To do all this we need to modify the mouse routine function which is found in the keyboard function. The big if-else statement is the part implementing the mouse position collection and doing the data manipulation. The important part is the implementation of the RayCastFilter callback function. This function is similar to the find floor except that it collects the closest dynamic body and also the pointer to the rigid body.

The object pick effect is done by implementing a new apply force and torque PhysicsApplyPickForce function callback which is set to the hit body when it is picked and reset back to the standard apply gravity when the body is let loose.

Iterators functions

The Newton engine was designed with an event driven user interface. However there are situation in which an application needs to iterate through all the object is the scene collecting information about each object for many different purposes. These situations are rare but inevitable nevertheless. Examples of these cases are setting global state for all objects in the scene at the hit of a button, or displaying debug information for objects in global manner, and other application dependent uses.

The Newton engine comes with two kind or Iterators, one for rigid bodies and the second is almost exclusive for debugging the collision geometry in the scene. The second iterator comes handy when the behavior of some objects is the scene is odd, or when making complex collision objects. The first one can be used for a variety of purposes.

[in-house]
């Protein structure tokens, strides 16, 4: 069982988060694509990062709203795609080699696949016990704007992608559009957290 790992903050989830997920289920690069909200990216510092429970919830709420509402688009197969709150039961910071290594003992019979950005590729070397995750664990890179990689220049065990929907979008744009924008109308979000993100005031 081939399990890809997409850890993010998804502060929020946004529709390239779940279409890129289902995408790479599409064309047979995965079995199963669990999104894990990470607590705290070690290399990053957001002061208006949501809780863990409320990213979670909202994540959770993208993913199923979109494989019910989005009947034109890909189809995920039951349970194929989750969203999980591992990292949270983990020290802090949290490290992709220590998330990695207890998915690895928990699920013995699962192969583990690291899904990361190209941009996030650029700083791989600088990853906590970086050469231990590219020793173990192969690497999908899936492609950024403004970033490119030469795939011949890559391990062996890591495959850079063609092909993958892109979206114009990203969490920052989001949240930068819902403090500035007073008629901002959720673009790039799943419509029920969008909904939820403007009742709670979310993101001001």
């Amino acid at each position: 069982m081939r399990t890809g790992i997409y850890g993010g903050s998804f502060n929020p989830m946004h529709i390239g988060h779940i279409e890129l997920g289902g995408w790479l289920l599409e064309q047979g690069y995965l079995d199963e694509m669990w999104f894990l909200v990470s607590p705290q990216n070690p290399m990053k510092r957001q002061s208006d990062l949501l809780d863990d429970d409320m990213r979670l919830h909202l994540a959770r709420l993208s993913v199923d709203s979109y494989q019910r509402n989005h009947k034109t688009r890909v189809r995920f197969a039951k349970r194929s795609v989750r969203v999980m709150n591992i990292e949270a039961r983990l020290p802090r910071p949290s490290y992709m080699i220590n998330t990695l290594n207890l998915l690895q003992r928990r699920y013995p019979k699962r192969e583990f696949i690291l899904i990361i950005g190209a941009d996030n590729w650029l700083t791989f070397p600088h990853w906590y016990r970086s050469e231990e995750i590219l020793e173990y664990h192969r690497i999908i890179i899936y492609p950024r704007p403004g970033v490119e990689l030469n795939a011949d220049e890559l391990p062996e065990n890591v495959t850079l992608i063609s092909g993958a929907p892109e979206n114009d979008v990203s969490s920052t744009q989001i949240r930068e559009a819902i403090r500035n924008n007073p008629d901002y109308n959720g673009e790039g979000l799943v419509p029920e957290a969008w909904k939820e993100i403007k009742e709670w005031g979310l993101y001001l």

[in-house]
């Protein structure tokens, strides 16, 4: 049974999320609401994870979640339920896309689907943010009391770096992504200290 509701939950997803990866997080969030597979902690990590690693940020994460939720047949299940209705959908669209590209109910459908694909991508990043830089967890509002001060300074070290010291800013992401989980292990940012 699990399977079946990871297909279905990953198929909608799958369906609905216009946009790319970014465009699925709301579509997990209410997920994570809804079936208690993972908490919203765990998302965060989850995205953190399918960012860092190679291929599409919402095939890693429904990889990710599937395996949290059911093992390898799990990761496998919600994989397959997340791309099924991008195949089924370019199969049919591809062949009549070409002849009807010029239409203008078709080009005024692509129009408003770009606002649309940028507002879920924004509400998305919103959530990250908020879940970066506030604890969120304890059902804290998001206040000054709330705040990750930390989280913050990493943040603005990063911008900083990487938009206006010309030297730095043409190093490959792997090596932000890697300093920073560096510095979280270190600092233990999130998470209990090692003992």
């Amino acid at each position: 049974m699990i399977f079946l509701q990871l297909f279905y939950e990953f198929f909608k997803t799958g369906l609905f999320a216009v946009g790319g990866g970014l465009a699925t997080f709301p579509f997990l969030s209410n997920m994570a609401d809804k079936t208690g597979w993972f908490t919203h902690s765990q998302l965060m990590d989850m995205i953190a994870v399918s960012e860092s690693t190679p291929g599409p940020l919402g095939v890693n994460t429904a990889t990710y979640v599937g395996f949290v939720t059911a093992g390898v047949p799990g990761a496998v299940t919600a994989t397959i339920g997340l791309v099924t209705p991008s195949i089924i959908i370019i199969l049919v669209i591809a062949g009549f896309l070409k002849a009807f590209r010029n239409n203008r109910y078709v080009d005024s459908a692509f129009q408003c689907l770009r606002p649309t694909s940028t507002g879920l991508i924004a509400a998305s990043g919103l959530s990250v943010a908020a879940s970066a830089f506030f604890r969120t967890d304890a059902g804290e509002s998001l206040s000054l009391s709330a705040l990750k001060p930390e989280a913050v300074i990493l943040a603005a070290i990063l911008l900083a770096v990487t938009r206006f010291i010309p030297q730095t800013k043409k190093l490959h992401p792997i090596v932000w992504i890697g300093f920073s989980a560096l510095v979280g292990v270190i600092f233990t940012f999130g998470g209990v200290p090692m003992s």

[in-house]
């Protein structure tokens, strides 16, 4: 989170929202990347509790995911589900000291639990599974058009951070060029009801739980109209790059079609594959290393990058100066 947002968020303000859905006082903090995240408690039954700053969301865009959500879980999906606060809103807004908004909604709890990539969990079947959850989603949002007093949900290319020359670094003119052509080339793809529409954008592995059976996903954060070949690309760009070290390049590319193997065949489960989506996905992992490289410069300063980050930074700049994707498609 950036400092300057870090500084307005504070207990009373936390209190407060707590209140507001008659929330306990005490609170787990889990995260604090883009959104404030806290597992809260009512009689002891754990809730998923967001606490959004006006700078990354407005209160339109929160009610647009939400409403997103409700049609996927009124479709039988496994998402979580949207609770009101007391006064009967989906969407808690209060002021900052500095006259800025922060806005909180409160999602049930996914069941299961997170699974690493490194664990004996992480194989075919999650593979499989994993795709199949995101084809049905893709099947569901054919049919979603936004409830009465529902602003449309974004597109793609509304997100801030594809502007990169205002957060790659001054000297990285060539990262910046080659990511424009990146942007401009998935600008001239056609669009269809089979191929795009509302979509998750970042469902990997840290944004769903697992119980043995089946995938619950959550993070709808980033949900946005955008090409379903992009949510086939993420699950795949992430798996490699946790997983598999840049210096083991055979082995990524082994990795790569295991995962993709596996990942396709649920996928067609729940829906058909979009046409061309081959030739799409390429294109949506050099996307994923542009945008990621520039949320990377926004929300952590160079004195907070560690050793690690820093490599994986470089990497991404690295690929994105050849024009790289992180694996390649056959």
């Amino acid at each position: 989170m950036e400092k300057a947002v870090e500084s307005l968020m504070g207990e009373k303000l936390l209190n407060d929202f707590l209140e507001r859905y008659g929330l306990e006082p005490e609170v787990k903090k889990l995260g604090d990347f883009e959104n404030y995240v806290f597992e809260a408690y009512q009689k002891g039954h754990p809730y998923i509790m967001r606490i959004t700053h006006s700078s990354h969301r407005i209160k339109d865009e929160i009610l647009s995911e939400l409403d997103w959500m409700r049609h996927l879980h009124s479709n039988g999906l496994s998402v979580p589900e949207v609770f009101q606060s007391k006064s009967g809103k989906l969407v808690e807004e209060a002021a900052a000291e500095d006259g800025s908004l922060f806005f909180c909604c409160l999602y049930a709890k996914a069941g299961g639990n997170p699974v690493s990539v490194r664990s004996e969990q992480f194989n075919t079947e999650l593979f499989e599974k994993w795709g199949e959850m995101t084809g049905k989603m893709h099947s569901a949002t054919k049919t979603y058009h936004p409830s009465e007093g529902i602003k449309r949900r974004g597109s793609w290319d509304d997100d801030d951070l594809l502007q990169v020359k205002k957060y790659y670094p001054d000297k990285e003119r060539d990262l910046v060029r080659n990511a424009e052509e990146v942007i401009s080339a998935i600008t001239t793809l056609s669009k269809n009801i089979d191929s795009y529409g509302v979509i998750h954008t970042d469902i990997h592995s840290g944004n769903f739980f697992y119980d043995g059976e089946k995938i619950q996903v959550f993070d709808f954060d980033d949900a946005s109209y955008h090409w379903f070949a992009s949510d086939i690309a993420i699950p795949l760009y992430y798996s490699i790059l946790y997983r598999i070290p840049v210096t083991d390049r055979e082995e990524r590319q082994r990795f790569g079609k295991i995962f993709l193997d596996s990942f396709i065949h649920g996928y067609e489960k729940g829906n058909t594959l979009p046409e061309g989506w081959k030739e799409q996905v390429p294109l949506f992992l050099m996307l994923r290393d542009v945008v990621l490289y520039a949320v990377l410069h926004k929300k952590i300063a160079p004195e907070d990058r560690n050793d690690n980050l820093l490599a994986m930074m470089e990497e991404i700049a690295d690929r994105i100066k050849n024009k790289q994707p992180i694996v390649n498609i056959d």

In this tutorial we use the Body Set globally the state of auto sleeping for each body, and also to display the collision geometry of each body on the scene.

  • It is important to emphasize that iterators are helper functions designed to assist the application in debugging and balancing the physics scene. These functions are by not mean efficient and the application should not rely on them for runtime functionality as they will severally degrade the performance of the engine.

Find The function Keyboard(), and you will see that two new interface keys had been added. F1 and F2

The Key F1 will toggle a global auto sleep flag and call the Iterator function NewtonWorldForEachBodyDo passing the pointer to the function callback ToggleAutoSleep

The function ToggleAutoSleep will be called for each body in the scene changing the state of the body from sleeping to awake, or vise versa depending on the global auto sleep flag, the function also forces the body to wake up state.

The second key F2 toggles a global debug flag to indicate the main render loop if it has to render the debug geometry of each collision geometry in the scene. If you look at the end of the function DrawScene, the if statement will call the DebugShowCollision

The function Debug collision implements two nested loops, one the outer one iterates through each body on the scene passing the callback DebugShowBodyCollision And the DebugShowBodyCollision iterate through each collision geometry in the scene by calling DebugShowGeometryCollision. It should be pointed out that these functions are not meant to be efficient and they will render all the bodies on the scene, therefore they can degrade performance significantly on large scene. The application should implement more efficient versions of these functions by adding some kind of filtering.

Active Bodies Tracking

The third facture we are going to used is the Activation Deactivation Notification callback.